Chapter: 8 (Page no: 178) Ecological redundancy in seed dispersal systems: a comparison between manakins (Aves: Pipridae) in two tropical forests. Author(s): Loiselle, B. A. Blendinger, P. G. Blake, J. G. Ryder, T. B.
Chapter: 9 (Page no: 201) Estimating dispersal kernels produced by a diverse community of vertebrates. Author(s): Dennis, A. J. Westcott, D. A.
Chapter: 10 (Page no: 229) Frugivores, seeds and genes: analysing the key elements of seed shadows. Author(s): Jordano, P.
Chapter: 11 (Page no: 252) Total dispersal kernels and the evaluation of diversity and similarity in complex dispersal systems. Author(s): Nathan, R.
Chapter: 12 (Page no: 277) How far do offspring recruit from parent plants? A molecular approach to understanding effective dispersal. Author(s): Hardesty, B. D.
Chapter: 13 (Page no: 300) Using toucan-generated dispersal models to estimate seed dispersal in Amazonian Ecuador. Author(s): Holbrook, K. M. Loiselle, B. A.
Chapter: 14 (Page no: 322) Linking seed and seedling shadows: a case study in the oaks (Quercus). Author(s): Steele, M. A. Carlson, J. E. Smallwood, P. D. McEuen, A. B. Contreras, T. A. Terzaghi, W. B.
Chapter: 16 (Page no: 369) Plant-frugivore interactions as spatially explicit networks: integrating frugivore foraging with fruiting plant spatial patterns. Author(s): Carlo, T. A. Aukema, J. E. Morales, J. M.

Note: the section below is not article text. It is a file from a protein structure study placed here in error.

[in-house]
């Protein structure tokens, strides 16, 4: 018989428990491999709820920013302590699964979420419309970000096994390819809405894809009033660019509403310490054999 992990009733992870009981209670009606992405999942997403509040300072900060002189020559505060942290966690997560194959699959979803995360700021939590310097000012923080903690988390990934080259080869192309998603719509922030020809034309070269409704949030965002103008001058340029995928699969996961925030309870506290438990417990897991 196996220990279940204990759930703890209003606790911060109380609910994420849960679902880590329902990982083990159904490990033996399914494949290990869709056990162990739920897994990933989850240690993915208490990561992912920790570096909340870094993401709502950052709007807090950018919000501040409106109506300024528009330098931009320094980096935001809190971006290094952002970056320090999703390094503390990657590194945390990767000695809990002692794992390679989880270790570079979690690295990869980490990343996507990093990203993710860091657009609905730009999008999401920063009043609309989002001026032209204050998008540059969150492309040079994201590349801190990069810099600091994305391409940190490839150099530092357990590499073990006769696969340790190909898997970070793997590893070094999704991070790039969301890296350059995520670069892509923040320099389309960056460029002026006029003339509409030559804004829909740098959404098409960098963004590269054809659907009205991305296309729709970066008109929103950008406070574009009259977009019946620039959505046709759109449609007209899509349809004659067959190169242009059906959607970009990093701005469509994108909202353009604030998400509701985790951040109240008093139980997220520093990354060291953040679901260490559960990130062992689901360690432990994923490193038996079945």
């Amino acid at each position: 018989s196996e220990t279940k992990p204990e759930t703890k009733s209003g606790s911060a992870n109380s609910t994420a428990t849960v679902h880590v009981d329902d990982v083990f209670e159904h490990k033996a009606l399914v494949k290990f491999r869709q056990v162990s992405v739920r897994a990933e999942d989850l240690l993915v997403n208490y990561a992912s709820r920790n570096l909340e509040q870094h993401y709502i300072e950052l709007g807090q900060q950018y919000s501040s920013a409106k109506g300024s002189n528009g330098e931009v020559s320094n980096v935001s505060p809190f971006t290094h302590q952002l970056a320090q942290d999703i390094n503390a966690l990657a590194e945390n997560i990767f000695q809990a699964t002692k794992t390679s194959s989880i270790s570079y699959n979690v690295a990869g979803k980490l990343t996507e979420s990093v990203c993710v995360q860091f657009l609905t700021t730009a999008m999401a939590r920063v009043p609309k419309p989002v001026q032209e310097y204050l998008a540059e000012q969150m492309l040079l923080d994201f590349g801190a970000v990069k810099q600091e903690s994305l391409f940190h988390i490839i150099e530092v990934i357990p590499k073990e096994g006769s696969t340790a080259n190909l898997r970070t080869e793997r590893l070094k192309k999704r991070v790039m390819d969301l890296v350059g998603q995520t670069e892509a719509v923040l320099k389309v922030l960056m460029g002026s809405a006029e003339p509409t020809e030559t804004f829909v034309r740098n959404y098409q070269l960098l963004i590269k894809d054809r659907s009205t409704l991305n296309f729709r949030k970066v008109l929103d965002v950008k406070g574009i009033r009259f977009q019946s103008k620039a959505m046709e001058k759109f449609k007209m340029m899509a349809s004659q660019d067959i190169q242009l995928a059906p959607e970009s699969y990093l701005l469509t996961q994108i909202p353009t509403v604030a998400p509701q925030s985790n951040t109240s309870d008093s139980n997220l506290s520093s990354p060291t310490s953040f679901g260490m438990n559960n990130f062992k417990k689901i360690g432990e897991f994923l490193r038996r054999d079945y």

Chapter: 17 (Page no: 391) An empirical approach to analysing the demographic consequences of seed dispersal by frugivores. Author(s): Godínez-Alvarez, H. Jordano, P.
Chapter: 18 (Page no: 407) How seed dispersal affects interactions with specialized natural enemies and their contribution to the maintenance of diversity. Author(s): Muller-Landau, H. C. Adler, F. R.
Chapter: 19 (Page no: 427) Out of one shadow and into another: causes and consequences of spatially contagious seed dispersal by frugivores. Author(s): Kwit, C. Levey, D. J. Turner, S. A. Clark, C. J. Poulsen, J. R.
Chapter: 20 (Page no: 445) The suitability of a site for seed dispersal is context-dependent. Author(s): Schupp, E. W.
Chapter: 21 (Page no: 463) Mycorrhizal plants and vertebrate seed and spore dispersal: incorporating mycorrhizas into the seed dispersal paradigm. Author(s): Theimer, T. C. Gehring, C. A.
Chapter: 22 (Page no: 479) The influence of seed source, habitat and fungi on Cecropia seed survival in two neotropical forests. Author(s): Gallery, R. E. Dalling, J. W. Wolfe, B. T. Arnold, A. E.
Chapter: 23 (Page no: 499) Determinants of tree species distributions: comparing the roles of dispersal, seed size and soil specialization in a Bornean rainforest. Author(s): Russo, S. E. Potts, M. D. Davies, S. J. Tan, S.
Chapter: 24 (Page no: 523) Pollination or seed dispersal: which should we worry about most? Author(s): Corlett, R. T.
Chapter: 25 (Page no: 545) Do seed dispersers matter? A biogeographical approach. Author(s): Böhning-Gaese, K.
Chapter: 26 (Page no: 561) Investigating fragility in plant-frugivore networks: a case study of the Atlantic Forest in Brazil. Author(s): Silva, W. R. Guimarães Júnior, P. R. Reis, S. F. dos Guimarães, P.
Chapter: 27 (Page no: 579) Refining the conservation management of seed-dispersing frugivores and their fruits: examples from Australia. Author(s): Green, R. J.
Chapter: 28 (Page no: 599) Seed dispersal in anthropogenic landscapes. Author(s): Wright, S. J.
Chapter: 29 (Page no: 615) Frugivory by birds in degraded areas of Brazil. Author(s): Pizo, M. A.

Chapter details

  • Author Affiliation
  • IDPAS, SUNY at Stony Brook, New York, USA.
  • Year of Publication
  • 2007
  • ISBN
  • 9781845931650
  • Record Number
  • 20073244849